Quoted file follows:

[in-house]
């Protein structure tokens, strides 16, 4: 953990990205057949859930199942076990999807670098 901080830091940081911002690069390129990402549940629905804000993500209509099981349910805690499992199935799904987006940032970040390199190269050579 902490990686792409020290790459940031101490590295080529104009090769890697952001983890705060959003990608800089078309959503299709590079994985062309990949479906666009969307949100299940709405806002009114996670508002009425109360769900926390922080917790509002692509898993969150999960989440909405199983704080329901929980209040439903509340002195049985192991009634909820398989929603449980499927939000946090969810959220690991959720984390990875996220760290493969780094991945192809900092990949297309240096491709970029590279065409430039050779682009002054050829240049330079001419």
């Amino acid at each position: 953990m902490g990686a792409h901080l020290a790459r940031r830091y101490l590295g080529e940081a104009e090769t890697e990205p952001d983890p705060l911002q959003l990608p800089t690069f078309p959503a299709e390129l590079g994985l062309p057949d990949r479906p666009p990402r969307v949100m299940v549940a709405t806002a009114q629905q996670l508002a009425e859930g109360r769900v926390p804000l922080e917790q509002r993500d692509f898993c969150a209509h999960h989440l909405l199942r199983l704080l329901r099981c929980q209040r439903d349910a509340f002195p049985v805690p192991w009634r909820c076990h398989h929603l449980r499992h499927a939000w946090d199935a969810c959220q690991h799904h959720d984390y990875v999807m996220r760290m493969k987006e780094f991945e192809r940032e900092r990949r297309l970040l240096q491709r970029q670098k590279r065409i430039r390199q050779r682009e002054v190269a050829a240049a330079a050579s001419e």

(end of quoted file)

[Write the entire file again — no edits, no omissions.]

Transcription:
[in-house]
């Protein structure tokens, strides 16, 4: 953990990205057949859930199942076990999807670098 901080830091940081911002690069390129990402549940629905804000993500209509099981349910805690499992199935799904987006940032970040390199190269050579 902490990686792409020290790459940031101490590295080529104009090769890697952001983890705060959003990608800089078309959503299709590079994985062309990949479906666009969307949100299940709405806002009114996670508002009425109360769900926390922080917790509002692509898993969150999960989440909405199983704080329901929980209040439903509340002195049985192991009634909820398989929603449980499927939000946090969810959220690991959720984390990875996220760290493969780094991945192809900092990949297309240096491709970029590279065409430039050779682009002054050829240049330079001419």
């Amino acid at each position: 953990m902490g990686a792409h901080l020290a790459r940031r830091y101490l590295g080529e940081a104009e090769t890697e990205p952001d983890p705060l911002q959003l990608p800089t690069f078309p959503a299709e390129l590079g994985l062309p057949d990949r479906p666009p990402r969307v949100m299940v549940a709405t806002a009114q629905q996670l508002a009425e859930g109360r769900v926390p804000l922080e917790q509002r993500d692509f898993c969150a209509h999960h989440l909405l199942r199983l704080l329901r099981c929980q209040r439903d349910a509340f002195p049985v805690p192991w009634r909820c076990h398989h929603l449980r499992h499927a939000w946090d199935a969810c959220q690991h799904h959720d984390y990875v999807m996220r760290m493969k987006e780094f991945e192809r940032e900092r990949r297309l970040l240096q491709r970029q670098k590279r065409i430039r390199q050779r682009e002054v190269a050829a240049a330079a050579s001419e």